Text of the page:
By Lauren Wise
By Troy Farah
By Troy Farah
By Glenn BurnSilver
By Lauren Wise
By Anthony Sandoval
By New Times Staff
By Chris Parker
A decade ago, it wouldn't have been difficult to imagine the Vans Warped Tour sputtering out long before the final year of the Mayan calendar. How could it even be possible to keep the freewheeling tour — uniting rock, punk, and everything-in-between bands — for 19 years? But it bears stating the obvious: Warped Tour has proved a resilient beast.
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Massive, too: More than 100 groups will share time on multiple stages, including local Warped Tour veterans Blessthefall, who will be playing the full tour, and Blood on the Dance Floor, who embark on July 10 for the tour's duration, until it winds down in August.
But they aren't the only Valley bands getting Warped this summer. Get to know three up-and-comers that will be playing on Thursday, June 28, at Camelback Ranch in Glendale, along with headliners Taking Back Sunday, New Found Glory, and The Used.
Forget showering for a week — that's one luxury local rock band Sleepwalker can go without when it means hitting the road. The band lives by a DIY work ethic, which includes completely renovating a van the guitarist's dad purchased for $500 and a gun in a trade. With their limited budget, hotel stays aren't a priority — connecting with new fans is.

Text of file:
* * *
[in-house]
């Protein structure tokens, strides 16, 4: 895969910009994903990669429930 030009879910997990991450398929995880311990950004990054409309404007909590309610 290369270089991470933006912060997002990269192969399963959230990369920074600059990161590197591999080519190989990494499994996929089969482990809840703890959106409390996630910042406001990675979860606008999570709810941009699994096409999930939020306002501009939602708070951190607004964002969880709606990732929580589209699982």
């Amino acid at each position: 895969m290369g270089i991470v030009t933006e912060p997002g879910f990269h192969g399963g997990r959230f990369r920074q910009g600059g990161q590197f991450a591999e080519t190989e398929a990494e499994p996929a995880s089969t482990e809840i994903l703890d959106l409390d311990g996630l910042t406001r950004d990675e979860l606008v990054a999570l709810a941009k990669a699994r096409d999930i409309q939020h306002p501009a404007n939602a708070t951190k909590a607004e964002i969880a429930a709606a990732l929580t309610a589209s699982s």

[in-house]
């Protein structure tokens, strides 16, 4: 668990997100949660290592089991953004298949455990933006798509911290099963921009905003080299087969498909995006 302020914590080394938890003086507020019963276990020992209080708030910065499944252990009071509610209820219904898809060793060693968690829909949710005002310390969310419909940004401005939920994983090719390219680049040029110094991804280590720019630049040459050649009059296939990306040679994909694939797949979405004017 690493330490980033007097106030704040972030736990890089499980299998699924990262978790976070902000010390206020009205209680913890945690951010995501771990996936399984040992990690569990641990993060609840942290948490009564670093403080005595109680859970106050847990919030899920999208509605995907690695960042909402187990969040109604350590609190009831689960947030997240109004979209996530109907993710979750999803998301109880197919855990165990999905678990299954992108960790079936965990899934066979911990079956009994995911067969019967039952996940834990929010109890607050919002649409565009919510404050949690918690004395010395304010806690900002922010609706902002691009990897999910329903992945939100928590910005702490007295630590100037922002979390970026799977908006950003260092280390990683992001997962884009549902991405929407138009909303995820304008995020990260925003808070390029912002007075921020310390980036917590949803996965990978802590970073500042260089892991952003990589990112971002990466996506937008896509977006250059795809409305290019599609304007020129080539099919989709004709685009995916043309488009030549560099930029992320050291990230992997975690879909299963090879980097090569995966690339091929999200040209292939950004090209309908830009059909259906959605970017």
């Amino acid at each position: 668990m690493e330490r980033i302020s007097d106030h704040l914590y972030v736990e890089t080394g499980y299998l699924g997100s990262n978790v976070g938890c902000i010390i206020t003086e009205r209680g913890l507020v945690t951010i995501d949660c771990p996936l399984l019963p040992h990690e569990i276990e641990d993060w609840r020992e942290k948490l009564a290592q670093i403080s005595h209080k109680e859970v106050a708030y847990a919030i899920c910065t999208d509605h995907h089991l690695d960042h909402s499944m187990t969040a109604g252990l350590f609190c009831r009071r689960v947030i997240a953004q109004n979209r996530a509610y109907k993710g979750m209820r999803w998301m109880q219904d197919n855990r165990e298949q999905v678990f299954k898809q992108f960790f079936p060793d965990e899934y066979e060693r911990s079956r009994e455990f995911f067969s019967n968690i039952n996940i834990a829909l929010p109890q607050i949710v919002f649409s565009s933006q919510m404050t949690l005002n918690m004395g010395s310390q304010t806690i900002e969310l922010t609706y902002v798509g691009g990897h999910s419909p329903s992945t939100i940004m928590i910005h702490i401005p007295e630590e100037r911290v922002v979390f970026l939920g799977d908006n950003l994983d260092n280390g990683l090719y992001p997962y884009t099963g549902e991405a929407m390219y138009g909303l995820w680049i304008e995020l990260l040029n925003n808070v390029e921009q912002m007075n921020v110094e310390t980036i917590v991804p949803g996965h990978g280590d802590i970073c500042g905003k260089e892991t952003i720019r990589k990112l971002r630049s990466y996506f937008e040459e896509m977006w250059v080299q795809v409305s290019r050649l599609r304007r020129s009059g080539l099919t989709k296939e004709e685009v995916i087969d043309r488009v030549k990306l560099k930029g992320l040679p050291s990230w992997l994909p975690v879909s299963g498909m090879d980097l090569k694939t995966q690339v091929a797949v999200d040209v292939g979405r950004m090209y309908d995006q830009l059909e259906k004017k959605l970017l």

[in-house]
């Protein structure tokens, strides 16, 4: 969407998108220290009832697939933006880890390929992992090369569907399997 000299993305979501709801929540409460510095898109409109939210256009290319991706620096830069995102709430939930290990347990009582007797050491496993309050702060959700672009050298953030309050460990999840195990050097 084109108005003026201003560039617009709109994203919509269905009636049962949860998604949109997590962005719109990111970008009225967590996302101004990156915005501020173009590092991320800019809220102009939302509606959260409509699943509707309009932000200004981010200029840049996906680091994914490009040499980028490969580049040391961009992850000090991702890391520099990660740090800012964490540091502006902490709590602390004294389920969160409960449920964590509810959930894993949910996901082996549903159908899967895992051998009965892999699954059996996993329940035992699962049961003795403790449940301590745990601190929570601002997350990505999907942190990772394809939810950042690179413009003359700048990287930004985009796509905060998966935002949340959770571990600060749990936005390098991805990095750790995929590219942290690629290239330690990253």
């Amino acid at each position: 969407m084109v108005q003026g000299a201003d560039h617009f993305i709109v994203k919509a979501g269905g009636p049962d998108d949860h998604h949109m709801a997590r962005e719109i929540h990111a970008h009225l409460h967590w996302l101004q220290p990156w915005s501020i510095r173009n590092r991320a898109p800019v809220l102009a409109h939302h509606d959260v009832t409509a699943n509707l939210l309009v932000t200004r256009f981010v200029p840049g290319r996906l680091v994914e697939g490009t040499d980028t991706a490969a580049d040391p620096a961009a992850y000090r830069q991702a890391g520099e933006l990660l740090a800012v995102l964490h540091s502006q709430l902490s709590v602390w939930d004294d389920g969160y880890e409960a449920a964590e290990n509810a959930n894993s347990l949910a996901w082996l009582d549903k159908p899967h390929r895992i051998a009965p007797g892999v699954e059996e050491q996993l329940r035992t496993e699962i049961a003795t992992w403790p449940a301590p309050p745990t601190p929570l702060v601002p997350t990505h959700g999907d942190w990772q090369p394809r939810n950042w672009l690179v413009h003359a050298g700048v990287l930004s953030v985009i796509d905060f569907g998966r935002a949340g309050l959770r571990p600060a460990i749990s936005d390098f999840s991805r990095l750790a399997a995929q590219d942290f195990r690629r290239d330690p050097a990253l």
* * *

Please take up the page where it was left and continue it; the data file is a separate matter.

"We're going into it with optimism and a good attitude," says singer Brian Blevins, 24. "If it means we're broke, smelly, and tired all day, we'll deal with it with a smile on our faces."
Their week-long Warped Tour jaunt, earned by winning the Ernie Ball Battle of the Bands last year, began last week in Las Vegas and culminates in Phoenix. While they played the Phoenix date last year, this year's tour is the band's most extensive touring experience. Expect songs from their debut album, New Age Inertia, which was released in March and includes some socially charged themes.
"It's about people being aware of everything around them as a person and as a citizen," Blevins says. "It talks about recognizing you do have a voice and an opinion and can be smarter than society would think you are, just in recognizing what's going on and having deeper thought going into your surroundings."